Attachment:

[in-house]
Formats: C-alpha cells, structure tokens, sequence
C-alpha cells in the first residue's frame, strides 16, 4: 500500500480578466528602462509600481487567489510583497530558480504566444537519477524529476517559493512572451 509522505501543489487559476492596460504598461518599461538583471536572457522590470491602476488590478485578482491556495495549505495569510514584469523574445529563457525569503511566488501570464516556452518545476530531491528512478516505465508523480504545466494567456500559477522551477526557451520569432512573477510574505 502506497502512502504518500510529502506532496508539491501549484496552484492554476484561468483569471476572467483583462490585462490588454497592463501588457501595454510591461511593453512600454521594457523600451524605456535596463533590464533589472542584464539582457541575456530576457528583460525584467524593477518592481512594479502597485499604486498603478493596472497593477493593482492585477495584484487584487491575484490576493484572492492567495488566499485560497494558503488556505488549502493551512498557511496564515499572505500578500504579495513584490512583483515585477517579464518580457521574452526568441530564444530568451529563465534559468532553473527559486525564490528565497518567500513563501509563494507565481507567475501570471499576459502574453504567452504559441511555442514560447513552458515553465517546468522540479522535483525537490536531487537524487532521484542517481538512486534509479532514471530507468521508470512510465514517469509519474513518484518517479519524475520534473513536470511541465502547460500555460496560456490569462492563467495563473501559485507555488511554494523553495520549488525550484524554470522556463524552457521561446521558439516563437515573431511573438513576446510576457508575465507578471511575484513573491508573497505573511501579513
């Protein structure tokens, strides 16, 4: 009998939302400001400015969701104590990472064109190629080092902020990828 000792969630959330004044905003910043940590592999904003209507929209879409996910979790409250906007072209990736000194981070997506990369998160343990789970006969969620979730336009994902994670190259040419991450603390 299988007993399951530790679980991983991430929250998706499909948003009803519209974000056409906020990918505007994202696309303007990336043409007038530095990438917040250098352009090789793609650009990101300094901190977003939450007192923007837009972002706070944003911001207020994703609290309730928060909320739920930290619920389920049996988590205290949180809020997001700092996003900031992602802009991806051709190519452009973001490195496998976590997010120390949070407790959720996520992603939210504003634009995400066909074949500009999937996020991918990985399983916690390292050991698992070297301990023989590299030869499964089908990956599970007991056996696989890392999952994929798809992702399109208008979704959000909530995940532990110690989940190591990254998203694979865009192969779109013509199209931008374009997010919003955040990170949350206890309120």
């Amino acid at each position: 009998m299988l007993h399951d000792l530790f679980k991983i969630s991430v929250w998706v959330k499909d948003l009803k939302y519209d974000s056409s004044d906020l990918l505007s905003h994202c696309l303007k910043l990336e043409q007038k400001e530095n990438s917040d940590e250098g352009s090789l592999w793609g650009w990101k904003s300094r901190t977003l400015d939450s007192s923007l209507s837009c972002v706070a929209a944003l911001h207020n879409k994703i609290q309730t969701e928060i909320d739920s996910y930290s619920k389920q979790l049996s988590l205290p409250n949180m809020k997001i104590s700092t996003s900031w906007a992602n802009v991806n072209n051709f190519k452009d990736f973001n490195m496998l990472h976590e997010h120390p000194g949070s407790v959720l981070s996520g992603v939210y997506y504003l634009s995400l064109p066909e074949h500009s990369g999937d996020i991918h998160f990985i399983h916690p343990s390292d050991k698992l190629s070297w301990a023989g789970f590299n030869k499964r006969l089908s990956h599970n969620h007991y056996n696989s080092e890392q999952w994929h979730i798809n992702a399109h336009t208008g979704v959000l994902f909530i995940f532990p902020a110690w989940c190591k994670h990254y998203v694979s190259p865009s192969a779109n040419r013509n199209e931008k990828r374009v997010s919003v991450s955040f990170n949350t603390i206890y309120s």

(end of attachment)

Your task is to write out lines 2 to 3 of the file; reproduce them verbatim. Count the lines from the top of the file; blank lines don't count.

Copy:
Formats: C-alpha cells, structure tokens, sequence
C-alpha cells in the first residue's frame, strides 16, 4: 500500500480578466528602462509600481487567489510583497530558480504566444537519477524529476517559493512572451 509522505501543489487559476492596460504598461518599461538583471536572457522590470491602476488590478485578482491556495495549505495569510514584469523574445529563457525569503511566488501570464516556452518545476530531491528512478516505465508523480504545466494567456500559477522551477526557451520569432512573477510574505 502506497502512502504518500510529502506532496508539491501549484496552484492554476484561468483569471476572467483583462490585462490588454497592463501588457501595454510591461511593453512600454521594457523600451524605456535596463533590464533589472542584464539582457541575456530576457528583460525584467524593477518592481512594479502597485499604486498603478493596472497593477493593482492585477495584484487584487491575484490576493484572492492567495488566499485560497494558503488556505488549502493551512498557511496564515499572505500578500504579495513584490512583483515585477517579464518580457521574452526568441530564444530568451529563465534559468532553473527559486525564490528565497518567500513563501509563494507565481507567475501570471499576459502574453504567452504559441511555442514560447513552458515553465517546468522540479522535483525537490536531487537524487532521484542517481538512486534509479532514471530507468521508470512510465514517469509519474513518484518517479519524475520534473513536470511541465502547460500555460496560456490569462492563467495563473501559485507555488511554494523553495520549488525550484524554470522556463524552457521561446521558439516563437515573431511573438513576446510576457508575465507578471511575484513573491508573497505573511501579513